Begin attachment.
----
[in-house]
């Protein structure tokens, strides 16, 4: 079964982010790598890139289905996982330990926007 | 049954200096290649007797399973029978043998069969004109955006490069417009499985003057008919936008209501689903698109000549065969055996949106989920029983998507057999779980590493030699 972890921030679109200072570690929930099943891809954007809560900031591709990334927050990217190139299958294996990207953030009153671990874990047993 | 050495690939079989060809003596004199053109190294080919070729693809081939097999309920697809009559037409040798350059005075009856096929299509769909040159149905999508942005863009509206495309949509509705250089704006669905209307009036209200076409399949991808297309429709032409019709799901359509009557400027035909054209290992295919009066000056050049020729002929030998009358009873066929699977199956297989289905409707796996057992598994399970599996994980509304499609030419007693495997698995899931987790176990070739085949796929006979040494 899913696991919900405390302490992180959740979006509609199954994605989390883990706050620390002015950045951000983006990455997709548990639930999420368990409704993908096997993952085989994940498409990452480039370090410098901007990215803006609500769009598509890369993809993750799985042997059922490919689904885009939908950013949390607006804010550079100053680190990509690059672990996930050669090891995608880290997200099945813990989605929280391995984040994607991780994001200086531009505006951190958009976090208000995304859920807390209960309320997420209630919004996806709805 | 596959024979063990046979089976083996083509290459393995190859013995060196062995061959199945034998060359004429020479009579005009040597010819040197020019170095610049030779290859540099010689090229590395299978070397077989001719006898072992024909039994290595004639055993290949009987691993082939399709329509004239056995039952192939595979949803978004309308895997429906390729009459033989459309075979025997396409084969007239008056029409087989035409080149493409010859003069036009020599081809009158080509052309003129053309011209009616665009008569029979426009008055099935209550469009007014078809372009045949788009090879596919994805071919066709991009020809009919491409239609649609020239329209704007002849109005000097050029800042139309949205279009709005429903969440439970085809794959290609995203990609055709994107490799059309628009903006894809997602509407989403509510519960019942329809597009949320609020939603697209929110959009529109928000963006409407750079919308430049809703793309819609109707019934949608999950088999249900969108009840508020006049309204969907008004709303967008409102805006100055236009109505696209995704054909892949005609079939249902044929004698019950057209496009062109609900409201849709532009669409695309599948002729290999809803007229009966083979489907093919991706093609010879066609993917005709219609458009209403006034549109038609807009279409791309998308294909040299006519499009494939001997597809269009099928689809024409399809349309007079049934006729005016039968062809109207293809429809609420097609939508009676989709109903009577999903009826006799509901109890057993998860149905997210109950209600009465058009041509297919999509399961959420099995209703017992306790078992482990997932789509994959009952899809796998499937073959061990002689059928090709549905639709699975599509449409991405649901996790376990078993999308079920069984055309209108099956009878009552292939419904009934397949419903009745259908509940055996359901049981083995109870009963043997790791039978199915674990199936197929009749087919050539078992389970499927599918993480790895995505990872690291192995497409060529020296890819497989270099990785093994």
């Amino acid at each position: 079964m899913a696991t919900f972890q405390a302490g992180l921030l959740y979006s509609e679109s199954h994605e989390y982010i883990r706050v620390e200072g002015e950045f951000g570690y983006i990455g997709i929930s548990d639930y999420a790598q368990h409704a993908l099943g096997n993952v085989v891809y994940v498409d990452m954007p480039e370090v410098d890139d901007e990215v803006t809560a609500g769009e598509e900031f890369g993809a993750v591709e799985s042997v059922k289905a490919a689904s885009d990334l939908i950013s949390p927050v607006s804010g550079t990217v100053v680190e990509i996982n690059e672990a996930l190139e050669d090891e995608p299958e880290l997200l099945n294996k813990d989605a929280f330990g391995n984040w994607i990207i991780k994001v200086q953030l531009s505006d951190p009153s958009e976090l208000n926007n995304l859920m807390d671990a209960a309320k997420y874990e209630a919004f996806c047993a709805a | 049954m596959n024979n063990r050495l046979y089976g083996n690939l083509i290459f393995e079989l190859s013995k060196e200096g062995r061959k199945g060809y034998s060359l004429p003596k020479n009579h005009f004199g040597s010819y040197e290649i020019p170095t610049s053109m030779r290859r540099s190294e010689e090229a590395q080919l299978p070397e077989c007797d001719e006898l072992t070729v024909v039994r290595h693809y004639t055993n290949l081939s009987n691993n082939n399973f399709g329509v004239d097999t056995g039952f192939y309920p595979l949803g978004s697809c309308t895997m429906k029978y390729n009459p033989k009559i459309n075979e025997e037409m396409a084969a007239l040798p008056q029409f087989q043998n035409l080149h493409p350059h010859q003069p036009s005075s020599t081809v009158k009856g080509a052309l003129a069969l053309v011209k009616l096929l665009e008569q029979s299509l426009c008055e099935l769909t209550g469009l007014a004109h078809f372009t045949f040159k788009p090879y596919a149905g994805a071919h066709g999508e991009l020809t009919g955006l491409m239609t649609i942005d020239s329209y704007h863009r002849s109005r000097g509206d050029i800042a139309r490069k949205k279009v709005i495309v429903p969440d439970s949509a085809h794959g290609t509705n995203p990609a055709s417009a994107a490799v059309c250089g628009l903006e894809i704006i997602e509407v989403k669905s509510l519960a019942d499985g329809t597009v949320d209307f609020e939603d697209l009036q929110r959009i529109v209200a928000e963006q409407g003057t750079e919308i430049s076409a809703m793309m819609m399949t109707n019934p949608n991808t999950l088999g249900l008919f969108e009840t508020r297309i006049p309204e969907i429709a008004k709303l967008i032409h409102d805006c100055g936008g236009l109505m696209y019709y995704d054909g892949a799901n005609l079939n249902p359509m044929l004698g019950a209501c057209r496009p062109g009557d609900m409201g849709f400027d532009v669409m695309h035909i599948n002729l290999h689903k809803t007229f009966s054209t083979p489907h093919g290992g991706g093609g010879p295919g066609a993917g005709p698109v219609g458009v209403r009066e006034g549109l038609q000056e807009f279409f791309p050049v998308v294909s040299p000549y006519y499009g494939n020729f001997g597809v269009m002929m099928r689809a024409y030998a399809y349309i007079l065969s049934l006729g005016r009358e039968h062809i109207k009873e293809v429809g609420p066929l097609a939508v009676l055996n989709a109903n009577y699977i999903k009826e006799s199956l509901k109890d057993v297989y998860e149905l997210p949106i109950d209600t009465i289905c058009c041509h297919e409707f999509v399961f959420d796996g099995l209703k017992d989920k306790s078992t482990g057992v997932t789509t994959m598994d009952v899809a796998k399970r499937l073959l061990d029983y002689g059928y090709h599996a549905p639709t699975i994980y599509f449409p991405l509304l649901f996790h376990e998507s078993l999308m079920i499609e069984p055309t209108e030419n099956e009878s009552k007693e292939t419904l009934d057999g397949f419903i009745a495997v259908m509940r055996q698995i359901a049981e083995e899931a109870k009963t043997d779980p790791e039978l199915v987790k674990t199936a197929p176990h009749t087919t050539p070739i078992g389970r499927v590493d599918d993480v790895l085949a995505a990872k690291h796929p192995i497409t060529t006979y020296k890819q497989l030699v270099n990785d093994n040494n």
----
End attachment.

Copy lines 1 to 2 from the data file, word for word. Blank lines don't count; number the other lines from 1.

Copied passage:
[in-house]
């Protein structure tokens, strides 16, 4: 079964982010790598890139289905996982330990926007 | 049954200096290649007797399973029978043998069969004109955006490069417009499985003057008919936008209501689903698109000549065969055996949106989920029983998507057999779980590493030699 972890921030679109200072570690929930099943891809954007809560900031591709990334927050990217190139299958294996990207953030009153671990874990047993 | 050495690939079989060809003596004199053109190294080919070729693809081939097999309920697809009559037409040798350059005075009856096929299509769909040159149905999508942005863009509206495309949509509705250089704006669905209307009036209200076409399949991808297309429709032409019709799901359509009557400027035909054209290992295919009066000056050049020729002929030998009358009873066929699977199956297989289905409707796996057992598994399970599996994980509304499609030419007693495997698995899931987790176990070739085949796929006979040494 899913696991919900405390302490992180959740979006509609199954994605989390883990706050620390002015950045951000983006990455997709548990639930999420368990409704993908096997993952085989994940498409990452480039370090410098901007990215803006609500769009598509890369993809993750799985042997059922490919689904885009939908950013949390607006804010550079100053680190990509690059672990996930050669090891995608880290997200099945813990989605929280391995984040994607991780994001200086531009505006951190958009976090208000995304859920807390209960309320997420209630919004996806709805 | 596959024979063990046979089976083996083509290459393995190859013995060196062995061959199945034998060359004429020479009579005009040597010819040197020019170095610049030779290859540099010689090229590395299978070397077989001719006898072992024909039994290595004639055993290949009987691993082939399709329509004239056995039952192939595979949803978004309308895997429906390729009459033989459309075979025997396409084969007239008056029409087989035409080149493409010859003069036009020599081809009158080509052309003129053309011209009616665009008569029979426009008055099935209550469009007014078809372009045949788009090879596919994805071919066709991009020809009919491409239609649609020239329209704007002849109005000097050029800042139309949205279009709005429903969440439970085809794959290609995203990609055709994107490799059309628009903006894809997602509407989403509510519960019942329809597009949320609020939603697209929110959009529109928000963006409407750079919308430049809703793309819609109707019934949608999950088999249900969108009840508020006049309204969907008004709303967008409102805006100055236009109505696209995704054909892949005609079939249902044929004698019950057209496009062109609900409201849709532009669409695309599948002729290999809803007229009966083979489907093919991706093609010879066609993917005709219609458009209403006034549109038609807009279409791309998308294909040299006519499009494939001997597809269009099928689809024409399809349309007079049934006729005016039968062809109207293809429809609420097609939508009676989709109903009577999903009826006799509901109890057993998860149905997210109950209600009465058009041509297919999509399961959420099995209703017992306790078992482990997932789509994959009952899809796998499937073959061990002689059928090709549905639709699975599509449409991405649901996790376990078993999308079920069984055309209108099956009878009552292939419904009934397949419903009745259908509940055996359901049981083995109870009963043997790791039978199915674990199936197929009749087919050539078992389970499927599918993480790895995505990872690291192995497409060529020296890819497989270099990785093994």